A. Statutory Construction
The relevant statute at issue is titled "Refund of erroneous tax payment" and reads as follows:
When any amount of a tax assessed pursuant to chapters 33 to 36 of this Title (section 54:33-1 et seq.) shall have been paid erroneously to the Director of the Division of Taxation, the Director of the Division of Budget and Accounting may, on satisfactory proof of such erroneous payment to the Director of the Division of Taxation and duly certified by him to the Director of the Division of Budget and Accounting, draw his warrant on the State Treasurer, in favor of the executor, administrator, person or persons who have paid the tax in error, or who may be lawfully entitled to receive the same, for the amount of the tax so paid in error, but all applications for repayment of such tax shall be made within 3 years from the date of such payment, or from the date of the final determination of a court of competent jurisdiction which establishes the fact that the decedent had no legal or equitable interest in the property on which the tax was assessed and erroneously paid, whichever is later; provided, however, no refund shall be made where such final determination occurs more than 20 years after the date of death of the decedent.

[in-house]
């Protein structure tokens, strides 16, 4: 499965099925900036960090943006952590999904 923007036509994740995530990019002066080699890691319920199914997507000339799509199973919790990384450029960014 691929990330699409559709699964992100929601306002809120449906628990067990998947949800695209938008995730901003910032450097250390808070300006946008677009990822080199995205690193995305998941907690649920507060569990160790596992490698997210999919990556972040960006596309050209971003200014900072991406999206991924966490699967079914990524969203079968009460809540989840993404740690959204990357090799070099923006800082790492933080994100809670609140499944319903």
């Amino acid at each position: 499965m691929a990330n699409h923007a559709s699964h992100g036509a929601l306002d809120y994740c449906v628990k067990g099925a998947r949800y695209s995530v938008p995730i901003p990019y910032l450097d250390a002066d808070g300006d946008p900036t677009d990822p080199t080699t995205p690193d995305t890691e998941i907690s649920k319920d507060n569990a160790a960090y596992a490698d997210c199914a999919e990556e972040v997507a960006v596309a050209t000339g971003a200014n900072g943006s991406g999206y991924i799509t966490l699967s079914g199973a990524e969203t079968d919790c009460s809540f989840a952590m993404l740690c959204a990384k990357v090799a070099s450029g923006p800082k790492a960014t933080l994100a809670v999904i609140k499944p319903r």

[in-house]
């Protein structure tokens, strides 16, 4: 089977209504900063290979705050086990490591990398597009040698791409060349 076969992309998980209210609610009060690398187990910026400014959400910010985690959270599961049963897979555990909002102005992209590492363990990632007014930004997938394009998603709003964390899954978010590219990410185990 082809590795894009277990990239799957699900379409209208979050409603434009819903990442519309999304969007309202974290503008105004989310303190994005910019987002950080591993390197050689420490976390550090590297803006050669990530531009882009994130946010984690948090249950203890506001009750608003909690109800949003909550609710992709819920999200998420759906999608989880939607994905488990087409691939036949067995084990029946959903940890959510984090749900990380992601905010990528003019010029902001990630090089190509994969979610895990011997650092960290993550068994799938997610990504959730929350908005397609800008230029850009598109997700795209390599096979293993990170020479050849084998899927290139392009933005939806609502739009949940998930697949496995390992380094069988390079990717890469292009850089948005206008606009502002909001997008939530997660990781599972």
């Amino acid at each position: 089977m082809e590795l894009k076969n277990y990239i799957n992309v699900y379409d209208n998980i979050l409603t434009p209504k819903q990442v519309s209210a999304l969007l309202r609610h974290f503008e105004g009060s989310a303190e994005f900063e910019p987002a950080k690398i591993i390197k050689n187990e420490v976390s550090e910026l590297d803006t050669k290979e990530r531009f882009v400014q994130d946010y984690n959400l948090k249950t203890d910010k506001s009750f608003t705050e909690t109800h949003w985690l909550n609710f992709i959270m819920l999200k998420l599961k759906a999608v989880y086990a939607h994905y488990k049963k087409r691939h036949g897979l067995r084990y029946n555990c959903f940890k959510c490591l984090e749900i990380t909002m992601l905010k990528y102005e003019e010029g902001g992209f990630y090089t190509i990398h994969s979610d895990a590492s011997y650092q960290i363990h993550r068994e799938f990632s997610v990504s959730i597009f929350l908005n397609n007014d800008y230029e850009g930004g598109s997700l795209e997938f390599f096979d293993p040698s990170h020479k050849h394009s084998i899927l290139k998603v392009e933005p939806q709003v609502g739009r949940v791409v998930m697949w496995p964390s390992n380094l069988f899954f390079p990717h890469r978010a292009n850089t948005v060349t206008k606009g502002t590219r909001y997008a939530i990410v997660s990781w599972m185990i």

[ N.J.S.A. 54:35-10]
As relevant to this case, the plain language of the statute makes it clear that any refund claim must be made within three years of the date of payment of the inheritance tax. Here, the refund sought ($40,538.10) was of tax overpaid in 2003. This was more than three years from the date the inheritance tax return was filed (August 2008) in which return the refund claim was established.
Plaintiff argues that N.J.S.A. 54:35-10 does not address estimated tax payments, hence, the statute is inapplicable. The legislative history of L. 1944 c. 74 § 1, which law expanded the refund claim period to three years, refutes this suggestion. It notes as follows: